In order to state a cognizable claim, Plaintiff must clearly allege facts demonstrating that he was excluded from a service, program, or activity that he was otherwise qualified to participate in and his disability was the basis of his exclusion. As discussed above, Plaintiff must also link the named Defendants to the alleged violations.

F. State Law Claims

Plaintiff alleges various state law causes of action against Defendant Byers: "fraud, medical malpractice, [and] practicing without a license . . . ." (Compl. at 4.) The Court does not reach the viability of Plaintiff's state law claims at this time because the Court will not exercise supplemental jurisdiction over state law claims unless Plaintiff is able to state a cognizable federal claim. 28 U.S.C. § 1367(a); Herman Family Revocable Trust v. Teddy Bear, 254 F.3d 802, 805 (9th Cir. 2001).

If Plaintiff chooses to pursue his state law claims in his amended complaint, he must demonstrate compliance with the California Tort Claims Act. Under the California Tort Claims Act (CTCA), a plaintiff may not maintain an action for damages against a public employee unless he has presented a written claim to the state Victim Compensation and Government Claims Board within six months of accrual of the action. See Cal. Gov't Code §§ 905, 911.2(a), 945.4 & 950.2; Mangold v. California Pub. Utils. Comm'n, 67 F.3d 1470, 1477 (9th Cir. 1995). A plaintiff may file a written application for leave to file a late claim up to one year after the cause of action accrues. Cal. Gov't Code § 911.4. The purpose of CTCA's presentation requirement is "to provide the public entity sufficient information to enable it to adequately investigate claims and to settle them, if appropriate, without the expense of litigation." City of San Jose v. Superior Court, 525 P.2d 701, 706 (1974). Thus, in pleading a state law claim, plaintiff must allege facts demonstrating that he has complied with CTCA's presentation requirement. State of California v. Superior Court (Bodde), 90 P.3d 116, 119 (2004). Failure to demonstrate compliance constitutes a failure to state a cause of action and will result in the dismissal of Plaintiff's state law claims. Id.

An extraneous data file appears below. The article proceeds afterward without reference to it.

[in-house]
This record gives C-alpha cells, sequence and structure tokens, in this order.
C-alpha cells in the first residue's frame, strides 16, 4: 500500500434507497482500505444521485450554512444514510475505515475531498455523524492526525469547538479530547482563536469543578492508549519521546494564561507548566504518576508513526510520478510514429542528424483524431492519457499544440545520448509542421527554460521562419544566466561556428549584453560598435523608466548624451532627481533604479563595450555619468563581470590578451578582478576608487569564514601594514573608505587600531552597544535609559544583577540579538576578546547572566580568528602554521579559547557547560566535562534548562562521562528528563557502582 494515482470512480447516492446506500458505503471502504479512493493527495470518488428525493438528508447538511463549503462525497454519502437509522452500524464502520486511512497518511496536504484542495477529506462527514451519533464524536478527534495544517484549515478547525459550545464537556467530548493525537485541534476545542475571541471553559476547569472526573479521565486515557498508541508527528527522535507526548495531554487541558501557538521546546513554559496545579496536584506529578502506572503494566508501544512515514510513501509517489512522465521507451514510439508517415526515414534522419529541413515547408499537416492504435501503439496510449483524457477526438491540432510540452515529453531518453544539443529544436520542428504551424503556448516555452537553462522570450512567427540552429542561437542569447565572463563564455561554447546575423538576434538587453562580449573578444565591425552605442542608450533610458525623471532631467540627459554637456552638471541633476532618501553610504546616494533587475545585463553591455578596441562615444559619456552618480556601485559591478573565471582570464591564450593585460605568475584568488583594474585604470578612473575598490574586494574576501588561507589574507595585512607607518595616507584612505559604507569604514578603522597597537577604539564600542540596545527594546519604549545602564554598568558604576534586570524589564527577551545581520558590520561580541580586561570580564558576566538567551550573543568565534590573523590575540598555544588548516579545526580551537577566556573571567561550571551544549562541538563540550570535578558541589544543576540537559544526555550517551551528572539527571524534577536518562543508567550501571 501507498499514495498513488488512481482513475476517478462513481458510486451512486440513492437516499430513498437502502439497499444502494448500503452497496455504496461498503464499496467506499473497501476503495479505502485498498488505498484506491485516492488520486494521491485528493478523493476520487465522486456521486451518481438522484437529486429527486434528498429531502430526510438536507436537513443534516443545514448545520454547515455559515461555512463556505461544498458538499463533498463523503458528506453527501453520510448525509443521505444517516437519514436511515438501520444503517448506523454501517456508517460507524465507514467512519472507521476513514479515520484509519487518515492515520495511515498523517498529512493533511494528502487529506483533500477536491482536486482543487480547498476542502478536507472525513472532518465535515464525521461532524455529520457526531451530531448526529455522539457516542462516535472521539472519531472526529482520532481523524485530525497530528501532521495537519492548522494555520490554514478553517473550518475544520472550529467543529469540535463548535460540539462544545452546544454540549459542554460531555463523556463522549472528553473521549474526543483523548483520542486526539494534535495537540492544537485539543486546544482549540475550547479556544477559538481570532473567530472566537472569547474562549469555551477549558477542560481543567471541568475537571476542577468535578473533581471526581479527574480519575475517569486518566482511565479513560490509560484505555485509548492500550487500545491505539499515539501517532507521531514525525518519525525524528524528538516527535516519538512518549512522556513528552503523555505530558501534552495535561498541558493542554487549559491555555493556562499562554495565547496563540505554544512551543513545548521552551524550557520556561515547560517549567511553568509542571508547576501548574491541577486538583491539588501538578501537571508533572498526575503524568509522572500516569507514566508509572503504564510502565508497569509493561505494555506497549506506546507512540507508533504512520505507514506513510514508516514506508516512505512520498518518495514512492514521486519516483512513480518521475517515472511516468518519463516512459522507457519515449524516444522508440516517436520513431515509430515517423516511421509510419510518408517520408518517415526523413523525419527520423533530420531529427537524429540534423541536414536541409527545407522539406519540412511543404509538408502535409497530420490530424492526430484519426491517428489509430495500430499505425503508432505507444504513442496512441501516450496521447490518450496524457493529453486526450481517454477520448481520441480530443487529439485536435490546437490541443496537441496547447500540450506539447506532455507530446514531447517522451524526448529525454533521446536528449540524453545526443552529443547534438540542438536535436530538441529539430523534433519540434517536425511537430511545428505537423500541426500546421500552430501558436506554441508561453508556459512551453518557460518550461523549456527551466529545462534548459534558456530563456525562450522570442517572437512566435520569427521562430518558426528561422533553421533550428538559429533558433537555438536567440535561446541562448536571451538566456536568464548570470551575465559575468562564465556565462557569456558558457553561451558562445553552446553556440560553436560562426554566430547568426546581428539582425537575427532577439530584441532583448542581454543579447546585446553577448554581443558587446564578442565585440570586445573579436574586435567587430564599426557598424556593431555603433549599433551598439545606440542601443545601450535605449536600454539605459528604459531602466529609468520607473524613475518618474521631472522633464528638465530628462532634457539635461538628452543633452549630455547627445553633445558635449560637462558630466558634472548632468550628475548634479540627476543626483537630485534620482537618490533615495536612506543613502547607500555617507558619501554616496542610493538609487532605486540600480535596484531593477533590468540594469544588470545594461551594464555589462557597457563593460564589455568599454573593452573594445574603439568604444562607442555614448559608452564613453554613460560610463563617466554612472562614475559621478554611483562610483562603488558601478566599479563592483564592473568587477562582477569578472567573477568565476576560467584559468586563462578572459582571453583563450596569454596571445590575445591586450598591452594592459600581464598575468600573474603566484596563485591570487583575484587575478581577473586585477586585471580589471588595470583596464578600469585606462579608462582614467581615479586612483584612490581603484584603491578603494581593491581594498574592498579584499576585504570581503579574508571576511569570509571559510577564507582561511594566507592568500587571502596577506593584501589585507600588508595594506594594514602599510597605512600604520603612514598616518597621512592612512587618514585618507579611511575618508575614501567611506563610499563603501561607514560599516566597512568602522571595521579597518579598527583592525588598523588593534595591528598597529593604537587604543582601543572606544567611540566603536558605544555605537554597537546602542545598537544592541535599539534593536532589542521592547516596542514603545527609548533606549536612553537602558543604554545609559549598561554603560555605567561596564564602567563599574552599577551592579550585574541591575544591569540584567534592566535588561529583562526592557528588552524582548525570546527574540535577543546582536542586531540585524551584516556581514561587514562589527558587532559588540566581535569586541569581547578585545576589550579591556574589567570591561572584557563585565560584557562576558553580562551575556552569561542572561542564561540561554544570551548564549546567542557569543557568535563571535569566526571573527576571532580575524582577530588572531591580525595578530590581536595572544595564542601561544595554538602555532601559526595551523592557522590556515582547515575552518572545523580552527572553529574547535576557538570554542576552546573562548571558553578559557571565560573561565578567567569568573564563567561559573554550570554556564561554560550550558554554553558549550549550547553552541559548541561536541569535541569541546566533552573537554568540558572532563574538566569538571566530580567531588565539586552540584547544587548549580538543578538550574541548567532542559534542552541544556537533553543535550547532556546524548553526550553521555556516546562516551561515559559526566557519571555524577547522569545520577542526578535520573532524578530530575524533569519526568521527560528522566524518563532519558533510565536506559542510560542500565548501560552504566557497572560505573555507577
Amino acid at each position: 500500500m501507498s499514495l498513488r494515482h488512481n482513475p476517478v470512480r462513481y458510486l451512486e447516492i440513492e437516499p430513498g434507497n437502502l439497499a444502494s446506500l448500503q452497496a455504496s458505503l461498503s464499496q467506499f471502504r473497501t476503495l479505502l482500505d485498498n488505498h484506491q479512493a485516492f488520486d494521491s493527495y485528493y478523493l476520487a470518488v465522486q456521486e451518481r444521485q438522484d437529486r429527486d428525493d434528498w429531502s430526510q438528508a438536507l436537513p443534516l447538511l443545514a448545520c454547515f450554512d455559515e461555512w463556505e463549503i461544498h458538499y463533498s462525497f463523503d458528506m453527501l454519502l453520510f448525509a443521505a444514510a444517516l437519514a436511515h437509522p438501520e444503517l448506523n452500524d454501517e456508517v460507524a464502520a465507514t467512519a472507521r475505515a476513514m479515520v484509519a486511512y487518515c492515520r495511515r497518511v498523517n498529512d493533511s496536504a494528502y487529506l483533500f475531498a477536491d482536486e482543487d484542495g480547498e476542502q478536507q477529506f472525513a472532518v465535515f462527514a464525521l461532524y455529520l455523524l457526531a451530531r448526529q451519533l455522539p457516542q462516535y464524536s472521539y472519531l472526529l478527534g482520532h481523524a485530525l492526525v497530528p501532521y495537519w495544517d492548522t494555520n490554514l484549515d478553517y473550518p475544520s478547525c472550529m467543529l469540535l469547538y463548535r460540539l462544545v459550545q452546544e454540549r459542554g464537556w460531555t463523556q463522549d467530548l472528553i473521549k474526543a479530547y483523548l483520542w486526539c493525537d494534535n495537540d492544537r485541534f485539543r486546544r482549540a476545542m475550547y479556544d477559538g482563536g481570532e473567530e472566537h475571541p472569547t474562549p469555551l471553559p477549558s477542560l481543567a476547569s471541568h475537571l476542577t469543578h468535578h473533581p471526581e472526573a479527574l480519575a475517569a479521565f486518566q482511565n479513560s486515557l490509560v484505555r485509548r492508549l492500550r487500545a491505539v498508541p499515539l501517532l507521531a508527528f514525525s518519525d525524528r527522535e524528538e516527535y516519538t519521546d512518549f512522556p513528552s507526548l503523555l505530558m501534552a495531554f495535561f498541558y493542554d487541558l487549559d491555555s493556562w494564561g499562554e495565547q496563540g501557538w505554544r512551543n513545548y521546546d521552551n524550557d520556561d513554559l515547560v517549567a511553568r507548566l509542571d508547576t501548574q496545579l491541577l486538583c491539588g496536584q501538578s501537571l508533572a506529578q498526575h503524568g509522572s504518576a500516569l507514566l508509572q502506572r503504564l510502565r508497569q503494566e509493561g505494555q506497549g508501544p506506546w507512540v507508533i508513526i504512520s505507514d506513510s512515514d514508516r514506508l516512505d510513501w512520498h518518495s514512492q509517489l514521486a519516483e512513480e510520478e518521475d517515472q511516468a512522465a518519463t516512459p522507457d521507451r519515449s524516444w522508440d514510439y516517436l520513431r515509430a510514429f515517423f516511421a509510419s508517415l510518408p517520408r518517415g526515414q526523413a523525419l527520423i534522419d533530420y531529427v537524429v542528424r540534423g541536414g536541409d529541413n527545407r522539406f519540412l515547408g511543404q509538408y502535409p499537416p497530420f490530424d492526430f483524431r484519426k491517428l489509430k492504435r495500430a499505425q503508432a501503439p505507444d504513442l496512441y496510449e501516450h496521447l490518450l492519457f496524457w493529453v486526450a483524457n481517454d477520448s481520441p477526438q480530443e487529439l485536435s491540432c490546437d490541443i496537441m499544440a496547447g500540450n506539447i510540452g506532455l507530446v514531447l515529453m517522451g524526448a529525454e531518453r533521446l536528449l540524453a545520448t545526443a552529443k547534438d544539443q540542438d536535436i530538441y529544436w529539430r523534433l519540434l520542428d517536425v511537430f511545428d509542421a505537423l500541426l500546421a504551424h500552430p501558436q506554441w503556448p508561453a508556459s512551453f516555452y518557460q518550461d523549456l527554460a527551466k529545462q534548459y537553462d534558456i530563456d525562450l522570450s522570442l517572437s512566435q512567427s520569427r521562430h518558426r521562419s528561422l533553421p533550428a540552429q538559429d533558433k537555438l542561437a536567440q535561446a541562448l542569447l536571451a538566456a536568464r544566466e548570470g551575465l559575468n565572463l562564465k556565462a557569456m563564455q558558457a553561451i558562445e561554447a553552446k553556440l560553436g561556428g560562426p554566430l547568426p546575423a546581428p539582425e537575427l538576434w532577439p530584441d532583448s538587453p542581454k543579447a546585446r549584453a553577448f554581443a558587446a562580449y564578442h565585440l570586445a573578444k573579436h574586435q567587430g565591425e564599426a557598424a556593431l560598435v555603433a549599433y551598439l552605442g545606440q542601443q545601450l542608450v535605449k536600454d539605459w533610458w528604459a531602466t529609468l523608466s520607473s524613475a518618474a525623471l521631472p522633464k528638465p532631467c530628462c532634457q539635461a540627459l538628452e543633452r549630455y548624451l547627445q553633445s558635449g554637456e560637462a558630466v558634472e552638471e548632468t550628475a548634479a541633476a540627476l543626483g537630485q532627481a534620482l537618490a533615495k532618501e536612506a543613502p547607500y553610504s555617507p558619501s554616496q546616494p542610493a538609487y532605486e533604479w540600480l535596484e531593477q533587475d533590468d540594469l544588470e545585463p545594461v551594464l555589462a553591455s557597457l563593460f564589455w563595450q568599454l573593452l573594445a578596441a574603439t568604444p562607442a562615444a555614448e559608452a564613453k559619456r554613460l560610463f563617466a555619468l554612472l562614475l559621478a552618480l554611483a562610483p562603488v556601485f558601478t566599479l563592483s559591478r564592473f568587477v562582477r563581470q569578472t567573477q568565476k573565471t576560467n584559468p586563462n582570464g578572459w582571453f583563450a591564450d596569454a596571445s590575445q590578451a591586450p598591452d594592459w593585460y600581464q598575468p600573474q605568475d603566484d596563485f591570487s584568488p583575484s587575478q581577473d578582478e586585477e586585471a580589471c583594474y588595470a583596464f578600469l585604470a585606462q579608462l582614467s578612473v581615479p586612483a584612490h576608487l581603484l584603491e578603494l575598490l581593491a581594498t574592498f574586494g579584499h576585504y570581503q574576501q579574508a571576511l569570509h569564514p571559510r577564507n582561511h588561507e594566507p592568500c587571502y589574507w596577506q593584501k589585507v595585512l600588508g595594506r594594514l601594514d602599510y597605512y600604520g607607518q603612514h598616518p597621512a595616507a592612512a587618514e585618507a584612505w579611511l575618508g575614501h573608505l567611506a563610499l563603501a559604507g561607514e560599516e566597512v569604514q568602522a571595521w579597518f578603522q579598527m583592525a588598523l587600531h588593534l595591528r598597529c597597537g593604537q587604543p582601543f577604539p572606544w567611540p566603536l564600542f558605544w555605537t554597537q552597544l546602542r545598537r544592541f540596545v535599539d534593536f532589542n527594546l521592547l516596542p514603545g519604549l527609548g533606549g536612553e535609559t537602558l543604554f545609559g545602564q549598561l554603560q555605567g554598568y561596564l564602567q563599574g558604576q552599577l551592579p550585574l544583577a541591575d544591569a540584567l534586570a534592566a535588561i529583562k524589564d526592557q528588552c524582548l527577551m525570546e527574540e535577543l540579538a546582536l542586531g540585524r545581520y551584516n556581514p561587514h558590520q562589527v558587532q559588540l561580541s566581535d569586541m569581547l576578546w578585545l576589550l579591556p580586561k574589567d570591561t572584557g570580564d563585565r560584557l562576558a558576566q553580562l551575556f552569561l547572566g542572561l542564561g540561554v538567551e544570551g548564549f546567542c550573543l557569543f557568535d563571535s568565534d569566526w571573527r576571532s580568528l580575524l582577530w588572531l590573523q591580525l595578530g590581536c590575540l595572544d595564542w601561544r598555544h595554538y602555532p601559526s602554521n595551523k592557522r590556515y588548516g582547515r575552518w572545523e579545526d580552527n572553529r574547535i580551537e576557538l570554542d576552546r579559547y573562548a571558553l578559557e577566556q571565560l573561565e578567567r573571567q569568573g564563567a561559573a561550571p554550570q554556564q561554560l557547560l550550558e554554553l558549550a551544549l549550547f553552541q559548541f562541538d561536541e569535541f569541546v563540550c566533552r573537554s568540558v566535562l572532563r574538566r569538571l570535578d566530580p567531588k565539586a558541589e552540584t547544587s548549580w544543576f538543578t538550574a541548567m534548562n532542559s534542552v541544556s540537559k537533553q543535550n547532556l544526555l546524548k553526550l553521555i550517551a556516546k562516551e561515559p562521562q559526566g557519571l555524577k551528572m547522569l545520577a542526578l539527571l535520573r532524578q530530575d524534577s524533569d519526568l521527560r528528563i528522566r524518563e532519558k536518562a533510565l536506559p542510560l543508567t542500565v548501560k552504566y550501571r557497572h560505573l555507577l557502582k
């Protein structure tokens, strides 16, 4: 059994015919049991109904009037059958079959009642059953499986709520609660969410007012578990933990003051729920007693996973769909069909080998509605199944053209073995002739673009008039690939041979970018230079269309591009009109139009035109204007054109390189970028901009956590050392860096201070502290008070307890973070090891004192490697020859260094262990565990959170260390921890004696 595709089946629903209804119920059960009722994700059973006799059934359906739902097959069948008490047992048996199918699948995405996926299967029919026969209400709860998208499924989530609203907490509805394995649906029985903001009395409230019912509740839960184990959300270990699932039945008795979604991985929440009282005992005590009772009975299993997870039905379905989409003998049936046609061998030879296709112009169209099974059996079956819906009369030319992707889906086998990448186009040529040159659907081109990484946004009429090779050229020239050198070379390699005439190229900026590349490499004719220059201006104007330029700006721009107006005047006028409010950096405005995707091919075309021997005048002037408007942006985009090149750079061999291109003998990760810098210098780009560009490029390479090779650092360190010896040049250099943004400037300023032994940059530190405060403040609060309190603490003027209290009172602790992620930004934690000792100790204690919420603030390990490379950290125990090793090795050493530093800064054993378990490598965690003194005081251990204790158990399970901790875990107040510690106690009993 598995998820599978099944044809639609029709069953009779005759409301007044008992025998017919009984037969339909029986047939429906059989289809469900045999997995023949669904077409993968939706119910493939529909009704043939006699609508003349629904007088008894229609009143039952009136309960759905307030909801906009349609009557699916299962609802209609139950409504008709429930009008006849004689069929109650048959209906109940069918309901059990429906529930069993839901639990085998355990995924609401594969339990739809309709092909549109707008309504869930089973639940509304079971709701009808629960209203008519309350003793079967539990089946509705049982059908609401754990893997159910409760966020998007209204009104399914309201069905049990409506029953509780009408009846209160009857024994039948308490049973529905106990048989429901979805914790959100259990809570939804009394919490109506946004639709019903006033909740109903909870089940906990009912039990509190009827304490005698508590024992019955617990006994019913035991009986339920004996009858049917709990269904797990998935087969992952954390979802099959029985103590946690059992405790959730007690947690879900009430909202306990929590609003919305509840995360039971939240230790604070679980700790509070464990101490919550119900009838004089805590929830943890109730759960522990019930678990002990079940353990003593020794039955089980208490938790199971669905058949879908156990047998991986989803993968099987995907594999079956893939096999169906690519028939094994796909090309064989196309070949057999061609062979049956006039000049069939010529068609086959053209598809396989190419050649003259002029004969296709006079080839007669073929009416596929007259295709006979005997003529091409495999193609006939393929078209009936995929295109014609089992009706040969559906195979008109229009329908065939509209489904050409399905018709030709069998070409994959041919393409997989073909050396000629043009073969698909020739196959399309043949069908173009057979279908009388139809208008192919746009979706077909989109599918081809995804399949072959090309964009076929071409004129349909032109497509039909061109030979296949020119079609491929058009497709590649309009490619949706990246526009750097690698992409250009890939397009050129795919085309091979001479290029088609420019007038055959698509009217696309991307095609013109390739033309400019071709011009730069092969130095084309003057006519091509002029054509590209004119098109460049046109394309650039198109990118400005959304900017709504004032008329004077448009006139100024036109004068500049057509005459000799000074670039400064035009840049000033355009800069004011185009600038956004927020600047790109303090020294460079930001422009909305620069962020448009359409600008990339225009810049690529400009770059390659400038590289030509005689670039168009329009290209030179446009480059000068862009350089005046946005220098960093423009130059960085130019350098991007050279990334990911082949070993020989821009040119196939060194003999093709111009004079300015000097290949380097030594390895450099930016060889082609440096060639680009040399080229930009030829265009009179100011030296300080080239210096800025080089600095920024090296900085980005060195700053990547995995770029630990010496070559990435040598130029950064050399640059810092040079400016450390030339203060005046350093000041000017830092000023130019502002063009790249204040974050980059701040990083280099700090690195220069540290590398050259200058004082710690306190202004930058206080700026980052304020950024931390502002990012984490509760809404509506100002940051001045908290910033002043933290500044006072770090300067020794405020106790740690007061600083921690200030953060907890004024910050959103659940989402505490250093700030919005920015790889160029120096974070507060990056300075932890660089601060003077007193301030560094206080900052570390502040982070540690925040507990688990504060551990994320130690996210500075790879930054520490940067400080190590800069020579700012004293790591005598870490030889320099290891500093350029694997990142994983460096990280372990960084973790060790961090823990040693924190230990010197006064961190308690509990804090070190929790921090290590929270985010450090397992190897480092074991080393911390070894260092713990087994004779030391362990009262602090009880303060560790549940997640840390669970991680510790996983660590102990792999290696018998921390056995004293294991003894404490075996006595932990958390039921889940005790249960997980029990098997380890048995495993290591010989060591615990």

V. CONCLUSION AND ORDER